Nour Shehadeh

I was born and raised in the Palestinian refugee camp, Tulkarem. We lived in very difficult circumstances, and were not treated like human beings at all. All around me there was violence, killings and arrests.

In 1972 the Israeli Defence Force (IDF) arrested my father for possession of weapons, and put him in jail. When I was 15, two young men were killed inside the camp. After that I decided that I wanted to take part in the resistance. At the same time it was discovered that the Israeli military had poisoned a girls school and pupils had become very sick. The people of Tulkarem were outraged and many started to demonstrate. I took part in the demonstrations and was arrested for the first time.

In 1987, during the First Intifada, I finished high school and became a student at Birzeit University. A year later they closed the university and I was arrested again. This time I was beaten for my resistance activities. The intimidation was relentless. In the end, after yet another arrest, I ran and kept on running. Soon I became a wanted man.

While on the run I became responsible for the political and military wing of the local Fatah party. We fought the Occupation relentlessly, trying to secure freedom for the Palestinian people.

At this time I decided that I wanted to get married, but it was difficult for a wanted man to find a wife. In the end I met my future wife, Amal, at a demonstration. She was throwing rocks at soldiers; I immediately knew that this was the woman for me.

On the day of the wedding, in 1989, the military disguised themselves as women and came to arrest me. Luckily they were spotted as uninvited guests. Shots were fired. I escaped with my bride to a mountainous area where we had a secret wedding. For the following six years I never once slept in my own bed: I was in hiding for one year, after which I was caught and spent the next five years in prison.

In prison I was interrogated for 86 days. This was an extremely difficult time, with beatings, intimidation and mind games. The mental torture was worse than the physical violence. For ten days I was locked in a tiny, dimly-lit room with nine other people, all of us sitting with our hands and feet tightly bound. If we needed to go to the bathroom we had to do it on ourselves.

During my time in prison I became a representative for Palestinian prisoners, and through liaising with Israeli guards I learned how to use dialogue to satisfy our needs. On the day I left prison, the warden encouraged me to get involved in the peace process but I told him, “I’m a free man now and I can do what I want. Peace hasn’t achieved anything.” I thought to myself, first Israelis arrest me and then they ask me to make peace!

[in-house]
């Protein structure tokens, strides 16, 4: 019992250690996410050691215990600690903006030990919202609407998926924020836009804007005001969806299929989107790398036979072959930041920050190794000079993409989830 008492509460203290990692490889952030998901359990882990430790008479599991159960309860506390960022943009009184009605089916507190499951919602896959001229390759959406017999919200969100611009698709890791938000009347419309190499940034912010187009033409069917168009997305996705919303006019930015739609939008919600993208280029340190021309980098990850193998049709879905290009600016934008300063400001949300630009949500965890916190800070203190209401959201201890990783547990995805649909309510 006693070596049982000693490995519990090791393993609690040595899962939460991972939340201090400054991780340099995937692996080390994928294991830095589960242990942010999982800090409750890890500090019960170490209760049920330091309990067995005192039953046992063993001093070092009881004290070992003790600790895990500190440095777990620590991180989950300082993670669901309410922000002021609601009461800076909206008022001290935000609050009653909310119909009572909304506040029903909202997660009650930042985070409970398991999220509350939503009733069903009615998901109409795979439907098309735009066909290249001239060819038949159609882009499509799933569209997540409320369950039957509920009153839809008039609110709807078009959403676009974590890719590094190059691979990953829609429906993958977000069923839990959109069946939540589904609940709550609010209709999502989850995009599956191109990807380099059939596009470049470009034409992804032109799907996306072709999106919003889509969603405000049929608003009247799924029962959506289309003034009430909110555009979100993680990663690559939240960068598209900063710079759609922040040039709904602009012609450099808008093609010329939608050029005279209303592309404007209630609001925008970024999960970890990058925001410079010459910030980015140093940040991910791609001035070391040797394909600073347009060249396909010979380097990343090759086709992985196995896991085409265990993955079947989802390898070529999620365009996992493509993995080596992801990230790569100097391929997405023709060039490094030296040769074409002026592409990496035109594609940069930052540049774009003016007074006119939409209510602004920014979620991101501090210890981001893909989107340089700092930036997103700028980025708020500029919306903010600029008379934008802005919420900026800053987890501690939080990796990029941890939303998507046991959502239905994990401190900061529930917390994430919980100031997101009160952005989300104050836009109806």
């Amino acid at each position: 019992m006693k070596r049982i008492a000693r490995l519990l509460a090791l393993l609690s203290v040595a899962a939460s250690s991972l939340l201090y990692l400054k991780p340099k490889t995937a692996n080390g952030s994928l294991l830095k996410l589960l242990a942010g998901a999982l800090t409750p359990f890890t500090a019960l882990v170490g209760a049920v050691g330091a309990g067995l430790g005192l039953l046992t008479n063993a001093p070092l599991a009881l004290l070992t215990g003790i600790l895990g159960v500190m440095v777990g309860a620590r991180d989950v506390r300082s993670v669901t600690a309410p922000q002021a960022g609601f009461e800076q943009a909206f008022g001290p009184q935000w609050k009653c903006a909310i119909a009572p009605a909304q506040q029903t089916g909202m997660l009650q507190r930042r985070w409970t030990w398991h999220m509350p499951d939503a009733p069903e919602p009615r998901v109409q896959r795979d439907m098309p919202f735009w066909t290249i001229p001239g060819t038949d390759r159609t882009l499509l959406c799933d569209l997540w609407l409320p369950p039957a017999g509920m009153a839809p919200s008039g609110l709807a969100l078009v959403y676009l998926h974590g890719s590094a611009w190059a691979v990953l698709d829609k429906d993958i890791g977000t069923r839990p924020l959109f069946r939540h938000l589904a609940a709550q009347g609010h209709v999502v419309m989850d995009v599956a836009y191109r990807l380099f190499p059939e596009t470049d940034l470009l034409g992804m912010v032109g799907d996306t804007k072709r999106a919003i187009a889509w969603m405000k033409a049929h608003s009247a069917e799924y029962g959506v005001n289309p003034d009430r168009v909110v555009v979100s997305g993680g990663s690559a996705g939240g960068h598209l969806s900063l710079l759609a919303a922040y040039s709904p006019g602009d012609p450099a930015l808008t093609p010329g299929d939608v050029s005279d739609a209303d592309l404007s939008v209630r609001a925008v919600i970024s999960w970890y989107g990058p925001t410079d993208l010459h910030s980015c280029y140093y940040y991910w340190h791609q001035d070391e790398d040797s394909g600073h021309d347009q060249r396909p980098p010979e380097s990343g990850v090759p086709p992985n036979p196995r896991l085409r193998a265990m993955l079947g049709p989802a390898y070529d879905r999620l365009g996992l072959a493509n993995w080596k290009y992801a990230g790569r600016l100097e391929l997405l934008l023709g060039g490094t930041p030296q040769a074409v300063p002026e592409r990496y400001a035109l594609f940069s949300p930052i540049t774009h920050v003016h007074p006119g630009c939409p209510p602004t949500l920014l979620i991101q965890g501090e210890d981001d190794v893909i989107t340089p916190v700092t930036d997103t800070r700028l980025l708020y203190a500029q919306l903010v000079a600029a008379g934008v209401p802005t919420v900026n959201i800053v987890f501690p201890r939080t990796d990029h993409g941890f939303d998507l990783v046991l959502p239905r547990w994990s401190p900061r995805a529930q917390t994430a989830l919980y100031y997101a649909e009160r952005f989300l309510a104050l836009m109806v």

After my release I worked to help the Palestinian Authority take control away from Hamas. In 2000, when the Second Intifada broke out, I went to the District Commander’s office and threw rocks at the Israeli army. The violence escalated when Dr. Thabet Thabet, a senior member of Yasser Arafat’s movement and a man who believed passionately in the peace process, was shot dead in his driveway. By killing this man the Israelis killed any hope for peace. It simply fueled antagonism. From then on we saw airships, tanks and daily incursions. I lost four of my best friends. It was around this time that I began to ask myself, ‘Where is all this violence getting us?’

A woman who used to teach me at the university, asked me to head up a non-violent movement. Nothing else was working, so I thought I would give it a try. I gathered 20 people for a workshop and training. It wasn’t easy convincing people to get involved, but the more I studied the writings of Gandhi, Martin Luther King and Nelson Mandela, the more certain I became that this was the only way to achieve our aims. I knew that non-violence would work better than violence. A lot of people in Tulkarem disagreed with me and called me a traitor, but I refused to listen.

The same day that I opened an office for peace, I was arrested by the military again, just as I was leaving to go on an outing with my wife and children. They tied me up, blindfolded me and interrogated me. I knew this was because non-violence threatened the army just as much as violence.

I’ve been involved in the nonviolent resistance movement from that day onwards. Through the years I’ve brought many friends around to my way of thinking. I truly believe that nonviolence is the only way.